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Signs of a vision-related learning problem

Any deficiency in the items listed in this graphic can cause difficulties with learning, including reading and sustaining attention. For example, intermittent double vision can cause print to look smeary, or like it’s moving on the page. This is very distracting and uncomfortable!

Symptoms of a vision-related learning problem

There are many potential symptoms, depending on the area of challenge in eye-brain processing. These symptoms include:

  • Holds things very close
  • Complains of blurred vision
  • Poor reading comprehension
  • Says eyes are tired
  • Able to read for only a short time
  • Has headaches when reading
  • Moves head excessively when reading
  • Frequently loses place when reading
  • Uses finger to keep place
  • Short attention span
  • Can’t distinguish the main idea from insignificant details
  • Mistakes words with similar beginnings
  • Trouble visualizing what is read
  • Poor speller
  • Trouble with mathematical concepts
  • Poor recall of visually-presented material
  • Sloppy handwriting and drawing
  • Can’t stay on lines
  • Poor copying skills
  • Can respond orally but not in writing
  • Trouble learning right and left
  • Reverses letters and words
  • Trouble writing and remembering letters and numbers
  • Trouble learning basic math concepts of size, magnitude and position
  • Difficulty recognizing letters, words or simple shapes and forms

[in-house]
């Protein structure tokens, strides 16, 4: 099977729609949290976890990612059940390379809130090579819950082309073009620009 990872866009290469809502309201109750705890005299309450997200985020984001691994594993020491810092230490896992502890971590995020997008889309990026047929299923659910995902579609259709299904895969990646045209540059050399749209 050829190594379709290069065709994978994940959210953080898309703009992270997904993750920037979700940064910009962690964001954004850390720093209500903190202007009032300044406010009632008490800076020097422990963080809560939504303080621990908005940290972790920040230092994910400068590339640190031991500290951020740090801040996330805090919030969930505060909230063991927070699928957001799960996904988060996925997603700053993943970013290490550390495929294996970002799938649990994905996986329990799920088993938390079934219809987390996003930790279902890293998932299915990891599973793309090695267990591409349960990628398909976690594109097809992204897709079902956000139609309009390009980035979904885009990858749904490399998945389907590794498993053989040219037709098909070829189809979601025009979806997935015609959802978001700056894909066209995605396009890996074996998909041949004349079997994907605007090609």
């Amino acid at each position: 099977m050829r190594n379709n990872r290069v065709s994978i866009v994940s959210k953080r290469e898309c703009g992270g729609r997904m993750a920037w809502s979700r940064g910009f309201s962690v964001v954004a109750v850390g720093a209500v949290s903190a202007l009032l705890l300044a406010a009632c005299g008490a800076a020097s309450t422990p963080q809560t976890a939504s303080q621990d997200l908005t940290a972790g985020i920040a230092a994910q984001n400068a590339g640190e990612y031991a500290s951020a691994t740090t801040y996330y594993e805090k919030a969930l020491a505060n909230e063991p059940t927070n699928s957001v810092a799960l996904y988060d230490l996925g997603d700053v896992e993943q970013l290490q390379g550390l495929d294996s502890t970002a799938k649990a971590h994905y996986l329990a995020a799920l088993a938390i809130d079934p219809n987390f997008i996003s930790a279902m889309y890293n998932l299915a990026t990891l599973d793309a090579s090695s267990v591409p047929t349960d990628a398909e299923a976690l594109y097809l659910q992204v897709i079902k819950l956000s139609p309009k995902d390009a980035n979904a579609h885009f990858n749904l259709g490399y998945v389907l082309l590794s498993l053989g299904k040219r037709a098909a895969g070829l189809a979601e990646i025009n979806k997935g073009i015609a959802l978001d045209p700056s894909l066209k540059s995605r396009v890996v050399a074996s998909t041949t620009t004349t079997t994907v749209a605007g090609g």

Treatment of a vision-related learning problem

Vision is more than 20/20 - some can have \A comprehensive vision-and-learning examination is needed to evaluate the patient’s visual abilities, beyond a glasses prescription and eye health evaluation. A Visual Information Processing evaluation will evaluate the patient’s visual processing abilities. This will give a full picture of the patient’s ability to use their eyes, brain and body together.

Glasses may be prescribed to help a patient sustain near focus. Additional therapy or nutritional treatments may be recommended, depending on the patient’s needs.

Vision therapy will treat the patient with a developmental approach: working on the patient’s visual function from the ground up. Our therapy is individualized to meet each patient’s specific needs, because each patient’s brain is different!

Mid-therapy evaluations will ensure we are making progress, to meet the goals of the doctor and the patient.

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